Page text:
The sales price of existing homes in the Charlotte area, including distressed sales, appreciated 5.7 percent in December from a year earlier, according to CoreLogic’s Home Price Index report. Sales prices in the Charlotte-Concord-Gastonia metropolitan statistical area decreased 0.4 percent in December from November, according to the report.
Using more than 30 years of transaction data, CoreLogic’s Home Price Index tracks changes in sales prices for the same homes over time.
Annual local home-price appreciation was outpaced by the national price increase of 6.3 percent in December from a year earlier. Month-over-month prices nationwide, including distressed sales, grew 0.8 percent from November.
A low inventory of properties listed for sale has pushed prices higher. In the Charlotte region, the inventory was at a historic low of a three-months’ supply in December, according to the Charlotte Regional Realtor Association. That was a 24.2 percent decline from December 2014, when there was a 4.5-months’ supply. A six-month inventory is considered to be a market in equilibrium.
Nationally, unsold inventory was at a 3.9-month supply in December, according to the National Association of Realtors.
“Nationally, home prices have been rising at a 5 to 6 percent annual rate for more than a year,” said CoreLogic Chief Economist Frank Nothaft in a written statement. “However, local market growth can vary substantially from that. Some metropolitan areas have had double-digit appreciation, such as Denver and Naples, Florida, while others have had price declines, like New Orleans and Rochester, New York.”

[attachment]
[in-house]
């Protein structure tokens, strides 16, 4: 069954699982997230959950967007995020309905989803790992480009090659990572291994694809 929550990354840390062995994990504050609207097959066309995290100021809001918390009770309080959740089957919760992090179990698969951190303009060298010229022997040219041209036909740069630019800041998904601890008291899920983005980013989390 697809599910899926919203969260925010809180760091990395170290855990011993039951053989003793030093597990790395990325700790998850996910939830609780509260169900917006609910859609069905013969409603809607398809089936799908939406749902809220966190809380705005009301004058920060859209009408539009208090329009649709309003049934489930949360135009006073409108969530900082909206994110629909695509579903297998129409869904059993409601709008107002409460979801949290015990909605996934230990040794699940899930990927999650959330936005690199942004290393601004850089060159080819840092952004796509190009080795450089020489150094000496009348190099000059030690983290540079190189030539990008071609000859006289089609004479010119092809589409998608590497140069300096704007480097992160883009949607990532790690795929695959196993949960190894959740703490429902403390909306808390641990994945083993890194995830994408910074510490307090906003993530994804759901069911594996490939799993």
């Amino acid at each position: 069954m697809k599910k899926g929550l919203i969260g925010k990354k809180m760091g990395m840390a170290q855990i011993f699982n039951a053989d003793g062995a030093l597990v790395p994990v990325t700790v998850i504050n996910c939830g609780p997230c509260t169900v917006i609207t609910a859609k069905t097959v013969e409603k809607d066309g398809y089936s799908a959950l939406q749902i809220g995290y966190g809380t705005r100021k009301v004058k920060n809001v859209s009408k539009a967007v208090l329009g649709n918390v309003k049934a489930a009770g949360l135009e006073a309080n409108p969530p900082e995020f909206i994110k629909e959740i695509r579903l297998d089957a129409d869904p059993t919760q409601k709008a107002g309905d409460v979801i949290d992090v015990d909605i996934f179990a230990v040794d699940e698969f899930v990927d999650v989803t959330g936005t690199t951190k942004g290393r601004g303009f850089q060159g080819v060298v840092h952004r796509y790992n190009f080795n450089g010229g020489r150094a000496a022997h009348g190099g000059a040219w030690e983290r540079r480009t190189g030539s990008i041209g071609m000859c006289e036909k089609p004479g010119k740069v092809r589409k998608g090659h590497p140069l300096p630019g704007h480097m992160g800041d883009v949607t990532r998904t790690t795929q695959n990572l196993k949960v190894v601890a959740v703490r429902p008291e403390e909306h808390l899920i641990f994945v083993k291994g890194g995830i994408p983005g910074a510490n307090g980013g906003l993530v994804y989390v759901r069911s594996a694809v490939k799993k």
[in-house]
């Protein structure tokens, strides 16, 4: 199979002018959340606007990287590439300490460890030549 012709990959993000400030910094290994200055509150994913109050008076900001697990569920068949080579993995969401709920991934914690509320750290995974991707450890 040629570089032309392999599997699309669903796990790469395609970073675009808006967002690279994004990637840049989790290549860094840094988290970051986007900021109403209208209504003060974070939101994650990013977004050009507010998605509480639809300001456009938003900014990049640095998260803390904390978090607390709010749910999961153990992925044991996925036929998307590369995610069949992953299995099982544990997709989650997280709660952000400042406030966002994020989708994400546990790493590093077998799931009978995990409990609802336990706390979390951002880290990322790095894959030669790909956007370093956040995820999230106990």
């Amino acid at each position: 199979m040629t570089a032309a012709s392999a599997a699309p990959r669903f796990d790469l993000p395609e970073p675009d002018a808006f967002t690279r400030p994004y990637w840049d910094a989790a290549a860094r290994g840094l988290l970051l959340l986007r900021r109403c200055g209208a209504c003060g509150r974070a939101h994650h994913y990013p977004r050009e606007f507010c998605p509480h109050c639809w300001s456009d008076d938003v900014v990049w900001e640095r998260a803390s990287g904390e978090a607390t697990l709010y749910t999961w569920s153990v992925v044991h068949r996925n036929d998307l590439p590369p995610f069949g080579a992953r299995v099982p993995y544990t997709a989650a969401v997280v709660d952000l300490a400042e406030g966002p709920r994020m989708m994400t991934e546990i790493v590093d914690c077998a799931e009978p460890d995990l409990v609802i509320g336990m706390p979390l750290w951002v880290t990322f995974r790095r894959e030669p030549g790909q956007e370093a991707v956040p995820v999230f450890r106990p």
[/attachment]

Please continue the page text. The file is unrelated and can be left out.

CoreLogic Chief Executive Anand Nallathambi said local markets with strong employment growth are likely to see a continued rise in home sales and price growth that is above the national average.
CoreLogic forecasts that home prices will increase 5.4 percent between December 2015 and December 2016.
The states with the highest annual home-price appreciation in December were Colorado at 10.4 percent; Washington at 10.3 percent; Oregon at 9.1 percent; Idaho at 8.6 percent; Nevada at 8 percent; and Florida at 7.7 percent. North Carolina saw a 4.8 percent increase in the home price index in the 12 months ending in December. Louisiana, Mississippi and New Mexico saw decreases in year-over-year sales prices, dropping 2.9 percent, 2.8 percent, and 0.1 percent, respectively.
In other developments, CoreLogic says the share of Charlotte-area homes with a mortgage that were facing foreclosure in November fell to less than 0.8 percent from 0.9 percent a year earlier.
Foreclosure activity in the Charlotte-Concord-Gastonia region was lower than the national rate, which was 1.2 percent of all U.S. homes with a mortgage in November. That rate fell from 1.5 percent in November 2014.
North Carolina’s foreclosure activity was also lower, falling to 0.7 percent of homes with a mortgage from 0.8 percent a year earlier.
CoreLogic considers only mortgaged homes with first liens to determine its foreclosure inventory data, which covers the number of homes placed in the foreclosure process by the mortgage servicer.
In the Charlotte region, 2.8 percent of mortgages were 90 days or more past due, or seriously delinquent, in November. That was down from 3.6 percent in November 2014.
CoreLogic, based in Irvine, California, provides property information, analytics and data services.